We think of summer as officially here when school ends, and I am so excited. I love the warmth and the smell of summer. No matter where you are, there is something about summer that conjures up memories for all of us. I grew up in Florida, where I could always have the warm sand under my feet and hear the sound of the ocean. Who would have ever thought that I would end up spending summers in Pennsylvania? It has its own kind of beauty, the smell of freshly tilled soil, fireflies at dusk, and fields overflowing with bountiful crops.
Summer is the time when you don’t have the pressure of filling the day with academics, so it just feels different. But I’ve found that many of life’s greatest lessons came from these laid back days, the days when the clock was not driving our family’s schedule.
When our boys were young, we would go visit my parents. We would visit them in two very different climates, and each one had its own canvas from which to learn about God’s creation. In the beautiful mountains of North Carolina we would hike near mountain streams, spending hours looking for salamanders (Click HERE
for a fun activity creating a salamander habitat.) and other creatures. My boys would bring along their bug houses (Click HERE
for instructions to build a bug hotel.) and you never knew what we would come back with—a black snake, snails, worms, and, my favorite, ladybugs. The second place that we would visit was the Florida Keys. What a great place for children to explore. My love of the ocean is deep, and I wanted my boys to be awed by the sound of the sea and all that goes with it. There is nothing more magical than watching a dolphin for the first time. Whatever it might have been—seashells, fish, the ocean floor—the beach makes for a great time for collecting. The Smithsonian has some great information on teaching children to collect HERE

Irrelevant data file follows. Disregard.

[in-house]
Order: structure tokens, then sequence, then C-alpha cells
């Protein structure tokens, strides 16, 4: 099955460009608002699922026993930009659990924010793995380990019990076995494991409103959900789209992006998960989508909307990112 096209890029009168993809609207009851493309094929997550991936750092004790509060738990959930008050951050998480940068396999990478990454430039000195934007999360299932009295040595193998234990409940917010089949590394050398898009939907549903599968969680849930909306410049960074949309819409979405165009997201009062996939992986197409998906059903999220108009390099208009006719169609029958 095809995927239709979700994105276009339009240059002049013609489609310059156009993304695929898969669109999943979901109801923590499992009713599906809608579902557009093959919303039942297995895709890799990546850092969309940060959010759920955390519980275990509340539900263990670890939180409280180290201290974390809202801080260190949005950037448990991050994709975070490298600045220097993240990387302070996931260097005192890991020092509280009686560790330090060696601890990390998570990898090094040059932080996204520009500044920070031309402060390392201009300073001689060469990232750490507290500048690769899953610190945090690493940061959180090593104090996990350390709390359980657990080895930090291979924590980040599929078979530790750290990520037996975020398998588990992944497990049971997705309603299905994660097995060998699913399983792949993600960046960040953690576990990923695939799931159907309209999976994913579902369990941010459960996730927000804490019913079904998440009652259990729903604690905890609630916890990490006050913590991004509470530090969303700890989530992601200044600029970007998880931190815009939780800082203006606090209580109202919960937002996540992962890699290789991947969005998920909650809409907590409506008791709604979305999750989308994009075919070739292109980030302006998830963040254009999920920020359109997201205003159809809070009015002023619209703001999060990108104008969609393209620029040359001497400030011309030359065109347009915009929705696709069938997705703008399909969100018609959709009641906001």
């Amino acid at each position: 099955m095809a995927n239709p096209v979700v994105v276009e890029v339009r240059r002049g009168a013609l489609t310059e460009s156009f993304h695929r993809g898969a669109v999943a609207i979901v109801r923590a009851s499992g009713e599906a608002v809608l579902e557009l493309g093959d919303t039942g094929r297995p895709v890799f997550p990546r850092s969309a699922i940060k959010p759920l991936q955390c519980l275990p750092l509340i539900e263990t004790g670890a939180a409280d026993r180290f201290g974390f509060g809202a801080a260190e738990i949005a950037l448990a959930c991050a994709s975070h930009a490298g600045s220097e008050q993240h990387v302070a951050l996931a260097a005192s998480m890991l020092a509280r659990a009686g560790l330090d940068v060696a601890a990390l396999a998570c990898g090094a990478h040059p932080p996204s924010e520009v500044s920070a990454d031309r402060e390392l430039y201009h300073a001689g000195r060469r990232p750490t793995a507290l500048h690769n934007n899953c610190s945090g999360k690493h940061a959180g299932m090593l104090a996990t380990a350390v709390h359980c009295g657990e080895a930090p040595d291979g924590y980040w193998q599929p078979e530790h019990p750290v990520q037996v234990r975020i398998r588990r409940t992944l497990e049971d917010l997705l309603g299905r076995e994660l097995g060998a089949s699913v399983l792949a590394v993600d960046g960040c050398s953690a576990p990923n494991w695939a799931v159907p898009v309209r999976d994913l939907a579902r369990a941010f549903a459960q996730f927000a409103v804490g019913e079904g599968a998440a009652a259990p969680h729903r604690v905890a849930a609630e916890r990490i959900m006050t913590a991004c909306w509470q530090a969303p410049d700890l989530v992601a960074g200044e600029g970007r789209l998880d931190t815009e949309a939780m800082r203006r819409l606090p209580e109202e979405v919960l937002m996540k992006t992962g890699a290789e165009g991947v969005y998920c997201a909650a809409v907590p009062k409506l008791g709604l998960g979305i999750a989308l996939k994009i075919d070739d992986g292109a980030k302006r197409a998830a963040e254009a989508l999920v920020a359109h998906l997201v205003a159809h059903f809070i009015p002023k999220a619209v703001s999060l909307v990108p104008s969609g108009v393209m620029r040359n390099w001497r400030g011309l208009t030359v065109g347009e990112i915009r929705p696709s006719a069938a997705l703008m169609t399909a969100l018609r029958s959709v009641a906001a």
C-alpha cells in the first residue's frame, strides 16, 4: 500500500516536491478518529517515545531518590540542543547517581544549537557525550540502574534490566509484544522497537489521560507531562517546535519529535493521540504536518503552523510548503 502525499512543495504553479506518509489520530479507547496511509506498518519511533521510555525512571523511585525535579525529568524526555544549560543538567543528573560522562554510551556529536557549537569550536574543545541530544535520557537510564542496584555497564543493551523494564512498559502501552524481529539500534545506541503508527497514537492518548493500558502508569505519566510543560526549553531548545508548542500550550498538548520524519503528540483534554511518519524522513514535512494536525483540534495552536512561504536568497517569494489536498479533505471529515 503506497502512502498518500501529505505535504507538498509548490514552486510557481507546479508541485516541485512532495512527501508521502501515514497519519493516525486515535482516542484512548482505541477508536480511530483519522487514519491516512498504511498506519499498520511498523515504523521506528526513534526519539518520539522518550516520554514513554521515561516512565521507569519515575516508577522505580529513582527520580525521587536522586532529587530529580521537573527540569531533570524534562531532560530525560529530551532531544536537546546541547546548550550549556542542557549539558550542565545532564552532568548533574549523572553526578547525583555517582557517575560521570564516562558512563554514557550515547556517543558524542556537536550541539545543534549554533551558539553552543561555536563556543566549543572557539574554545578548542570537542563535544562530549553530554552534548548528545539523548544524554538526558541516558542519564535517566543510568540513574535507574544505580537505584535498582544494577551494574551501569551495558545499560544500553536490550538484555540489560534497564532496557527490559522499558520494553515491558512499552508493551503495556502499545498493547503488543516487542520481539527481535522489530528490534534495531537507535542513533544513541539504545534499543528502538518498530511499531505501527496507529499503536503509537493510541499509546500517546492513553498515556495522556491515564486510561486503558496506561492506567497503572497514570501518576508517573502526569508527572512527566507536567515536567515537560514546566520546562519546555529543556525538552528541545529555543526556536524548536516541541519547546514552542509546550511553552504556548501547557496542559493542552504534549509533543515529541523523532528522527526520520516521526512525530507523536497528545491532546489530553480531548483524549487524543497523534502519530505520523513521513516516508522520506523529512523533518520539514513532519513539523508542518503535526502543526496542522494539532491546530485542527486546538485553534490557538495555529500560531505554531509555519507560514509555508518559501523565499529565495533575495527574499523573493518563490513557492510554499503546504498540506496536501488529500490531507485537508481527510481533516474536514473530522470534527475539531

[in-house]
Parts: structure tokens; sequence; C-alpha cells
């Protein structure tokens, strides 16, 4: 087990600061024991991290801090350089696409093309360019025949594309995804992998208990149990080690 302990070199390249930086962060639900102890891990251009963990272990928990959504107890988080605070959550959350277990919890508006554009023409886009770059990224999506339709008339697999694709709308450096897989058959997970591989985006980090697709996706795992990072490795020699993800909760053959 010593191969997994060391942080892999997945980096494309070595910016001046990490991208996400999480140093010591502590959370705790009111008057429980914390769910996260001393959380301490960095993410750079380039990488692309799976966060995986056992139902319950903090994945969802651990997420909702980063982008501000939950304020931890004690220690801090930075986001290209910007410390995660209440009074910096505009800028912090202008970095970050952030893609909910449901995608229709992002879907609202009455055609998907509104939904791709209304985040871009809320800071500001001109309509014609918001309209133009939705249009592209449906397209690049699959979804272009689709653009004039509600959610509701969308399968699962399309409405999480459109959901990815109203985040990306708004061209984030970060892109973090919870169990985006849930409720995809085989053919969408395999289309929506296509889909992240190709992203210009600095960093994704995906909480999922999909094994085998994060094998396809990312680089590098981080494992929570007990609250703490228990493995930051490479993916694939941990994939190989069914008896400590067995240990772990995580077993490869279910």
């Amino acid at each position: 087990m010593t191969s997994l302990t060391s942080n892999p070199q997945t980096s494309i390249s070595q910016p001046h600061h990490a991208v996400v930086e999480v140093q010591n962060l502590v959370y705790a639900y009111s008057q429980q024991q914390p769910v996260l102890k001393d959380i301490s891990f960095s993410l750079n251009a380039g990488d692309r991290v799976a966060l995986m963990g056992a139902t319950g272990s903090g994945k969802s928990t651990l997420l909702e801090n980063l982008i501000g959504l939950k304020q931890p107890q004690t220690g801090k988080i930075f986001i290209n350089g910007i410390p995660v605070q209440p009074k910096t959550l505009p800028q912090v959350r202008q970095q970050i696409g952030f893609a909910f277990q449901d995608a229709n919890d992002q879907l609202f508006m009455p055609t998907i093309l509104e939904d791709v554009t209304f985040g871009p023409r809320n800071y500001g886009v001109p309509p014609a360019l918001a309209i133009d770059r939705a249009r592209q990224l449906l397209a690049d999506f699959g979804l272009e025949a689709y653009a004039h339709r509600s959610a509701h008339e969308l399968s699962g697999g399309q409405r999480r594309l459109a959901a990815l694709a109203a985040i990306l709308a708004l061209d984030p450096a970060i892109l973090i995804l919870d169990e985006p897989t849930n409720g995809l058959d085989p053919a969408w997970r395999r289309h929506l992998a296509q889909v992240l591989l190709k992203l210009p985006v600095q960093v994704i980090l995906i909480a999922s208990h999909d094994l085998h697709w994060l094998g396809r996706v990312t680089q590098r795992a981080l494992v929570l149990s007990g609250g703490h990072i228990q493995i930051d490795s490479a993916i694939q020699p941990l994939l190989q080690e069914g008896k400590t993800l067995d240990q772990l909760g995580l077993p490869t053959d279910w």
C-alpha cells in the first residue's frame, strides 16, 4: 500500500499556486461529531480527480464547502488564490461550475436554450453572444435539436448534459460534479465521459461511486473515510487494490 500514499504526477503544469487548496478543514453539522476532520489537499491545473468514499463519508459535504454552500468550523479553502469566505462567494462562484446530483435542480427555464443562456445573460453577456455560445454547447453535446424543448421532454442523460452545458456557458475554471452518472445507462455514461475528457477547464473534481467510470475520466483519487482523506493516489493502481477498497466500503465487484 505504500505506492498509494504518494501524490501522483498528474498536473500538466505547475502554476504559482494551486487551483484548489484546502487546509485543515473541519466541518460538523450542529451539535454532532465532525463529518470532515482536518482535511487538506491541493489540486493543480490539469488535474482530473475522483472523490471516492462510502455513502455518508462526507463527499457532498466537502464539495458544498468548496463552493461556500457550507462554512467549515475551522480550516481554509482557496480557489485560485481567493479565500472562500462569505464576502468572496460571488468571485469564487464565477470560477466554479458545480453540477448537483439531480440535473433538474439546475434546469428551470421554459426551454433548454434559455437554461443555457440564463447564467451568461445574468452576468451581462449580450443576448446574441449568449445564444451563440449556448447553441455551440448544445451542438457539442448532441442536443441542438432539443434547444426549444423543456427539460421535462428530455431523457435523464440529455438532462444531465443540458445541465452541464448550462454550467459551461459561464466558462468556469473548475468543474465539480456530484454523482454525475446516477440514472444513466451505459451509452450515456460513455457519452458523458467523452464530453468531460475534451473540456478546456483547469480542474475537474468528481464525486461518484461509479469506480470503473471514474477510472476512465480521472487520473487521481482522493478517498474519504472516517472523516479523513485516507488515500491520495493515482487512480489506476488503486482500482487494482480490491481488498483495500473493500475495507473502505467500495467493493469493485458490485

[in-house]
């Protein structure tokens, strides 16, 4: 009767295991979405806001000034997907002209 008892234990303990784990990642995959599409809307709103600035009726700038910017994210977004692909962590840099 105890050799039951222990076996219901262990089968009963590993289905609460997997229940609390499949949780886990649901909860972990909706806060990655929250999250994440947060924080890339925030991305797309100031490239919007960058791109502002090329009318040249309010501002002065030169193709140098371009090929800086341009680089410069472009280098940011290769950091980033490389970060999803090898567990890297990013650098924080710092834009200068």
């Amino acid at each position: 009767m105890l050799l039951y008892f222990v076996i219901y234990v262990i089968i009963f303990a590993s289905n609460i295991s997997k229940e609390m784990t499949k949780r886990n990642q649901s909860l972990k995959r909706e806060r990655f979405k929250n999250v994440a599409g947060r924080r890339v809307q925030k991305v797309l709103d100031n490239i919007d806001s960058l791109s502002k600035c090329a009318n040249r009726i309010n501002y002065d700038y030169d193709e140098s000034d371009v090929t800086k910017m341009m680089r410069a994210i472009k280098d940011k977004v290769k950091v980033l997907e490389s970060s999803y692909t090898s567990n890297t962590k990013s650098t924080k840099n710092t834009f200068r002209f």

This is also a fun time to make lapbooks and to collect items while you are on vacation or just in your daily life and save them for a rainy day. Lapbooks
can be a great way for children to put their collections together and learn at the same time.
As some of you may know, at Veritas we don’t formally study science until secondary school. The reason is actually very simple: much of science requires a child to have a mastery of reading and math. And historically in grammar school the emphasis was placed on language mastery, with Latin at the center. And I can tell you that they will have no problem starting science in 7th
grade. The children we see day in and day out jump right in and before long they quickly exceed their peers in science mastery with the strong language and math background this system gives them.
But learning to enjoy God’s creation is another thing, and it is very well-suited for the grammar school years. You may even want to call that science. Go ahead and have fun. Many states actually require science in grammar school, so doing this over the summer, and documenting it, is a great way to meet your requirements.
But most of all, just enjoy the summer. It’s a great time to enjoy the joys of God’s creation.
By Laurie Detweiler